The Future is Now

At the Council on Foundation's conference a fellow conference attendee told me she was sick of being called an "emerging leader". Her point was that she was already a real leader, not someone who was practicing until she could really make it to the big league. Another young, but already emerged leader is Ben Jealous, soon to be former President of the Rosenberg Foundation. Ben, who is 35, was one of the youngest foundation Presidents in the field. He may be young but his knowledge of the impact of the foundation sector is extensive and through his involvement with the ABFE Connecting Leaders Fellowship, has taught me a lot about leveraging foundation endowments through socially responsible investments. On Saturday, he was voted in as the new President of the NAACP, making him the youngest President in the organization's 99 year history. I wish I could say that the board of directors of the NAACP brought him on with open arms, realizing that his extensive social justice experience and ability to bring the organization into the 21st century, would be great benefits but according to CNN:

"The NAACP has chosen Ben Jealous as its new president after a contentious debate that lasted long into the night, members of its board of directors said Saturday.

Jealous, 35, will be the youngest president in the NAACP's 99-year history, The Associated Press reported.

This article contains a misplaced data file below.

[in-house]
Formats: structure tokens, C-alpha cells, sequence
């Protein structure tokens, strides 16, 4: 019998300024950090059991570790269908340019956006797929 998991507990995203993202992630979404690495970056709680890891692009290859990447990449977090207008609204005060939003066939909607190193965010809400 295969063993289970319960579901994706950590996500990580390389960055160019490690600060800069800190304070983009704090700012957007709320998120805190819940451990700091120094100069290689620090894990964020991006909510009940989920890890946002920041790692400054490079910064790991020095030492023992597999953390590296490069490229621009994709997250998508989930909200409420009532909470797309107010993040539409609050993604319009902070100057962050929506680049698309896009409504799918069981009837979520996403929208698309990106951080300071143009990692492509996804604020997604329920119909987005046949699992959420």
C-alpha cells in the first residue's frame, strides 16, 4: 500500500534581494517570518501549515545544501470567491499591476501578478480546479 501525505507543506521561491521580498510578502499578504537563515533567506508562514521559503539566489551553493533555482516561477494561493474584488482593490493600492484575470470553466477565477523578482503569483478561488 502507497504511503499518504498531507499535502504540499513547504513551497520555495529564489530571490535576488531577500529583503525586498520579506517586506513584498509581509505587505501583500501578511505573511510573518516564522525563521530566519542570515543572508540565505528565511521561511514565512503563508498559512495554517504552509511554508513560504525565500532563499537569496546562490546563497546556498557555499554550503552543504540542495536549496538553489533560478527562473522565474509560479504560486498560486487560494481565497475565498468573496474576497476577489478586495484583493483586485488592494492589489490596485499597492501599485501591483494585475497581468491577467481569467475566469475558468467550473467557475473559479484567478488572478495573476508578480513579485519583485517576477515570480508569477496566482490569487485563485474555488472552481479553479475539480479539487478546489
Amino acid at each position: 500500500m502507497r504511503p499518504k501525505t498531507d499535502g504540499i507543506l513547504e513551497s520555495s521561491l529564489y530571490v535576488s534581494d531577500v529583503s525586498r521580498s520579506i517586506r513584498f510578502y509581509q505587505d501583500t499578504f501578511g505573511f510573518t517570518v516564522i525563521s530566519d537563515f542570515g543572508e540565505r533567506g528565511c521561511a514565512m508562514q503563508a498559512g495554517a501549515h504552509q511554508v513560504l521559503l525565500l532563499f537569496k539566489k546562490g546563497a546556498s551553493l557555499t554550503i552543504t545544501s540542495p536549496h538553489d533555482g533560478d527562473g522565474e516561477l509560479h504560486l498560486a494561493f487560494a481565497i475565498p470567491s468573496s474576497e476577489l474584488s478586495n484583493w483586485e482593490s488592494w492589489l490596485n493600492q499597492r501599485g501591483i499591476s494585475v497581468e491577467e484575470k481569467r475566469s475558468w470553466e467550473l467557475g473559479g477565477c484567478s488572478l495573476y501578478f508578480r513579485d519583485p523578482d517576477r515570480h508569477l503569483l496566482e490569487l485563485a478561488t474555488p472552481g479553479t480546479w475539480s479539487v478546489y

When the 34-21 vote was announced, "no one clapped or celebrated," one board member said after the meeting in Baltimore, Maryland."

The generational transition in the sector has already begun. There are young people that are making a huge difference and are going to change how nonprofits and foundations look and operate. This transition may not always be easy but it needs to happen to help long-standing organizations remain relevant to current community needs.

The board of the NAACP may not have clapped for Ben's appointment, but I and many other young people are giving him a standing ovation. To me, his appointment means that the NAACP is taking the next generation seriously and instead of me writing the organization off as a relic of the civil rights movement that is no longer relevant to the pressing needs of the African American community today, I am renewing my membership.

Congratulations Ben! I am so proud of you and excited to see your continued impact on the community.